DePodesta's presence might scare some or intimidate others, and there will be shortage of detractors. And asking these long-suffering fans to suspend disbelief and remain patient and embrace yet another change in team structure may be a bit much to ask. But it also takes some doing to be a generational loser to the degree the Browns have been in a league where the draft and schedule are devised to subsidize the weak, and someone as bright as DePodesta might be able to help break that rut. If you could imagine a company like Google or Amazon would be interested in his mind, well, is it really that crazy to think a professional franchise in another sports league would?
I sincerely hope in the coming days or weeks the Browns interview -- for huge positions, head coach even -- people I have never really heard of or ever considered for the position. I hope they make us gasp a time or two by bucking the norms. I give Haslam kudos for having the fortitude to take this grand experiment to these lengths already -- you can win three games a year with any former coordinator/overmatched head coach; why not truly try something completely different and dare to challenge conventional wisdom? -- and if the Browns are really going to see this through, then we should all be stunned by some of the moves they make both in terms of hires and transactions.
It's going to take time for DePodesta to learn his organization, much less the league, and within that franchise I'm not sure anyone knows exactly when his first impactful decision will come. It's not going to happen overnight. But if they truly are on to something here, and believe that their model -- now in the hands of a maven like DePodesta -- is ahead of the curve, then I'd anticipate his hand is felt in the coming weeks.
One would imagine, over time, he would see inefficiencies everywhere. In how coaches are selected. In how much authority and autonomy a head coach should command and what exactly the roles of coach and general manager should constitute. In the draft, and what constitutes a "fair" move up and down the board. In how players are graded. In how salary cap money is spent.
If they are willing to go this far, in already promoting a lawyer to the top of the football operations food chain (Brown) and in hiring a total football outsider to essentially implement a strategy others wouldn't even feign to consider (though DePodesta did play football at Harvard and cut his teeth in the CFL's Baltimore franchise in the mid-1990s), then why stop now? The Brown promotion -- shocking on the surface - already told me the paradigm had shifted in Cleveland and even more influence would be coming from the analytics part of the building.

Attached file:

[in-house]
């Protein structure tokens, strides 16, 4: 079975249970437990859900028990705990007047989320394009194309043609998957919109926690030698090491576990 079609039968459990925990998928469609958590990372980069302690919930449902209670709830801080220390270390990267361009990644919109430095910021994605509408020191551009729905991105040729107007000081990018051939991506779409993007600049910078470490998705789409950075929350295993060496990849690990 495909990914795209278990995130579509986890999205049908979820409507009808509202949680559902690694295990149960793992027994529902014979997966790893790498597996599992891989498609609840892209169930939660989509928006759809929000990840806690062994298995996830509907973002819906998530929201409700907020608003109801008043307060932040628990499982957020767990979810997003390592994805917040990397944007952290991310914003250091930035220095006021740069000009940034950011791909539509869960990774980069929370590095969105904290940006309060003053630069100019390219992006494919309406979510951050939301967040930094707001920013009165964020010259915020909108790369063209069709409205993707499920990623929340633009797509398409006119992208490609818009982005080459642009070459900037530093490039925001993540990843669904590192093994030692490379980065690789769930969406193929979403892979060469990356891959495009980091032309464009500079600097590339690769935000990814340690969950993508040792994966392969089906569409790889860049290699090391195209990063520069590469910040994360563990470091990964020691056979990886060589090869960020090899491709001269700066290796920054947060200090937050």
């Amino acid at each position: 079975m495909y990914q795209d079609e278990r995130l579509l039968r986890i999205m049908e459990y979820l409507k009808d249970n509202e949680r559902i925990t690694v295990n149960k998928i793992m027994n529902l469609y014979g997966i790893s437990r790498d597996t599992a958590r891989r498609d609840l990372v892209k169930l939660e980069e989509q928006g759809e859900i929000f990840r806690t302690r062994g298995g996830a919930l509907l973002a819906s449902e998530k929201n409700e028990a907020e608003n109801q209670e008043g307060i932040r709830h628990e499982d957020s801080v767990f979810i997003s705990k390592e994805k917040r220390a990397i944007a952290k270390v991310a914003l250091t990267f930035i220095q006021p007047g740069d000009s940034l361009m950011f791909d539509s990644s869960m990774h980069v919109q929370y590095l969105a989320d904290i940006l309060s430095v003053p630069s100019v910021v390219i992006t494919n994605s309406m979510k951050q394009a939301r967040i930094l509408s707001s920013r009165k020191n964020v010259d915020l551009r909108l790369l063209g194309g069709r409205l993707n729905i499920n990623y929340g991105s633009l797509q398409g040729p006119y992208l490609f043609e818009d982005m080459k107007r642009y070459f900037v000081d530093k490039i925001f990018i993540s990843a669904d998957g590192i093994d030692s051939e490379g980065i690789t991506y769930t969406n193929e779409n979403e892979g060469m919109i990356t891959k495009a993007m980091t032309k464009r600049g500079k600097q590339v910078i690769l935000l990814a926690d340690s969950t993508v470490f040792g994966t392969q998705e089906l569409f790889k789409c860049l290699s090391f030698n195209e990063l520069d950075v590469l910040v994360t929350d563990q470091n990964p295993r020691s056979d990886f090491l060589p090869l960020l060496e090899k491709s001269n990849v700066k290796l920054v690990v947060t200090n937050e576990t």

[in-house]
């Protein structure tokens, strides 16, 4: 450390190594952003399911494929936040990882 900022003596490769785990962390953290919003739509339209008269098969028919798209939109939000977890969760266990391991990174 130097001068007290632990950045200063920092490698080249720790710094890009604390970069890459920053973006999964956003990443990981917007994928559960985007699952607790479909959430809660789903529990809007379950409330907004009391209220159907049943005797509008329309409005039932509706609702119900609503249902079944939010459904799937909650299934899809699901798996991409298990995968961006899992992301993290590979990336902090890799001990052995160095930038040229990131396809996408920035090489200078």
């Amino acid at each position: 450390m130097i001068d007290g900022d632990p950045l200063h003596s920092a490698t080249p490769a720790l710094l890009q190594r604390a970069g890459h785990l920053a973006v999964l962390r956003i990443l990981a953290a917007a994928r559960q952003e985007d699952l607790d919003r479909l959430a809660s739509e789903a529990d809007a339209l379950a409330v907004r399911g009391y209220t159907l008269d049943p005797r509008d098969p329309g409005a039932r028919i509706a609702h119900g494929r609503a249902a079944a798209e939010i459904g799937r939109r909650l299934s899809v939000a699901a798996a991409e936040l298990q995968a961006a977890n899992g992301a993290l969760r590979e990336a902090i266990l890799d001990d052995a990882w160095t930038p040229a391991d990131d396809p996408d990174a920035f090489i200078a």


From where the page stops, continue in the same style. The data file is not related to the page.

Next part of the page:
It was clear a shift had taken place -- potentially seismic -- but I couldn't quite buy in. I didn't understand where the first-hand acumen would come in; Brown's background wasn't steep in statistical analysis, and as much as he could champion its rise it wasn't in his blood. Something was missing. Sure, the Browns had bolstered their in-house team of number crunchers and yes, Haslam had spent considerable money on an outside study to help guide the selection of a quarterback in 2014 (the report said take Bridgewater; he chose Johnny Football). But I didn't see who had the chops to really see that vision through, to put it in place and oversee decisions. Surely, it wasn't going to be the new head coach or general manager.
Now I get it. DePodesta was the missing link. That makes more sense.
I don't know if it will work. It might fail miserably. But I will be captivated either way, and we might finally get some real answers as to how far the numbers can take a team and which team structures can work and what precisely is the role of analytics. This is a wild test tube, and while I understand the rampant skepticism it provokes in a sport as insular as football, and while I am sure Browns fans are dreading it after their building was just blown up, again, at least this time the approach is truly unique and interesting.
If it works, even to a small degree, copycats will abound. And should it not, well, it may be the death of analytics in football forevermore. It's certainly not your average hire, for a team where even being average would amount to a significant improvement.